In that Budget, the Treasurer foreshadowed that the next three rounds of personal income tax cuts would be paid as savings rather than as cash—a completely new idea, one designed to bring the superannuation contributions of each employee to the equivalent of twelve percentage points of wages.
But there was a condition. It had been agreed with the ACTU under Accord Mark VIII that a new principle would be established within the wages system, whereby a co-payment would be made by each employee to their own superannuation account, matching that provided by the government by way of the tax cuts. This would amount to one percentage point of wages to be paid by the employer on behalf of each employee to their superannuation fund in lieu of one percentage point of cash which would have otherwise gone to their wage packet. This one percentage point was to have been withheld and paid over each of the three years, 1997–98, 1998–99 and 1999–2000. Three percentage points in all.
Those three percentage points of personal saving, matching the government’s three percentage point tax cuts, summed up to six percentage points, bringing the overall level of superannuation contributions to fifteen percentage points, as the Superannuation Guarantee Charge concomitantly reached its ninth percentage point in the final year of its growth, 2002.
The two streams were designed to come together to be in place for that year. It is now history that the arrangement was thwarted. Had it happened, Australia would have had the foremost retirement income system in the world, one which would have met the larger requirements of the baby boomer generation, while giving young people joining the workforce at 22 a replacement rate of just on 100 per cent of average weekly earnings as they reached age 60.
It took a conservative government to sink the plan. You do not expect much from conservative governments, but you do expect them to believe in thrift. A Labor government procures the agreement of the whole workforce to save 15 per cent of its wages for retirement and a Liberal government comes along to destroy the last and vital six percentage points of it.
In the 1996 election campaign John Howard promised to maintain the value of the Keating government’s 1995 Budget superannuation measures. But Howard walked away from that commitment as a ‘noncore’ promise in his Treasurer Peter Costello’s first Budget by legislating to remove the 1995 Labor tax cuts payable to superannuation. They actually had to negotiate and legislate their destruction. Upon the withdrawal of the government’s three-percentage point wage-equivalent tax cuts, the ACTU withdrew its Accord commitment to the employee three-percentage point co-payment. So, a full six percentage points of wages to superannuation was lost. Lost to the individuals, lost to the nation. Over a working life, a superannuant lost the equivalent of $300,000 in accumulation in today’s dollars. And what did it save the Budget? In national savings terms, the tax cuts amounted to a bare transfer of Commonwealth savings to private savings, but preserved way into the future under superannuation’s preservation provisions. Far less likely to be spent than those savings lying on the Cabinet table, waiting to be plundered by the Howard spending ministers. Which, within a year or two, they were.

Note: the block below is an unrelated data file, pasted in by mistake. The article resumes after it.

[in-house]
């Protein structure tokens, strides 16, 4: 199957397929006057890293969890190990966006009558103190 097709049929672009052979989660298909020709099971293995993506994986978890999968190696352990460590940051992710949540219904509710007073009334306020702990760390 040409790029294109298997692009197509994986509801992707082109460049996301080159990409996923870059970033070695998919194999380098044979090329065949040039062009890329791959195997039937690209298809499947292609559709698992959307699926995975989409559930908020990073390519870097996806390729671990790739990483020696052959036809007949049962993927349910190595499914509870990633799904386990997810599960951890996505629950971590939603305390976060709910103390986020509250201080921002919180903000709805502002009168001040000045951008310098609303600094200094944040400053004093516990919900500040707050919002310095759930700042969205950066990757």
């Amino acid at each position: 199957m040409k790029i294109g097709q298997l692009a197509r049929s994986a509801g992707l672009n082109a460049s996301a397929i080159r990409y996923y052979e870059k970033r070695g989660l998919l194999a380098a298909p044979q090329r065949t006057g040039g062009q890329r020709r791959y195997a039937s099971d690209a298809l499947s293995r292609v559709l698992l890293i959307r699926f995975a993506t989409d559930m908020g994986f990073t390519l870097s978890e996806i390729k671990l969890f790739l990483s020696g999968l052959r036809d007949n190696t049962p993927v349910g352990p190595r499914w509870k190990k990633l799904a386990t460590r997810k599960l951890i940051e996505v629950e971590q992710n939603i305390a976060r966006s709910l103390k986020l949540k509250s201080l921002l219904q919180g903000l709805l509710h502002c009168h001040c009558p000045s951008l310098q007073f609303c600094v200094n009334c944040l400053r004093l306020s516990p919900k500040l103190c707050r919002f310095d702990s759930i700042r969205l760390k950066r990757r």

As the number of retirees on the age pension is expected to more than double from the present three million to seven million by 2025, the national budget will be put under stress as the intergenerational burden falls more substantially on Generations X and Y. And they will have John Howard and Peter Costello to thank for it.
The point is the Labor government in which I was Treasurer had the foresight, as far back as 1983, to see that the demographic bulge in the Australian population beginning in 2010 and rising through 2030 was a major problem, and that something substantial had to be done in dealing with it. And done early. Fortunately, the action taken since 1985–86 in increasing award then mandatory contributions to superannuation, now to a level of nine percentage points of wages, will save future generations from the budgetary stress that would otherwise have been occasioned by the sole call on the age pension system. We have at least got that far.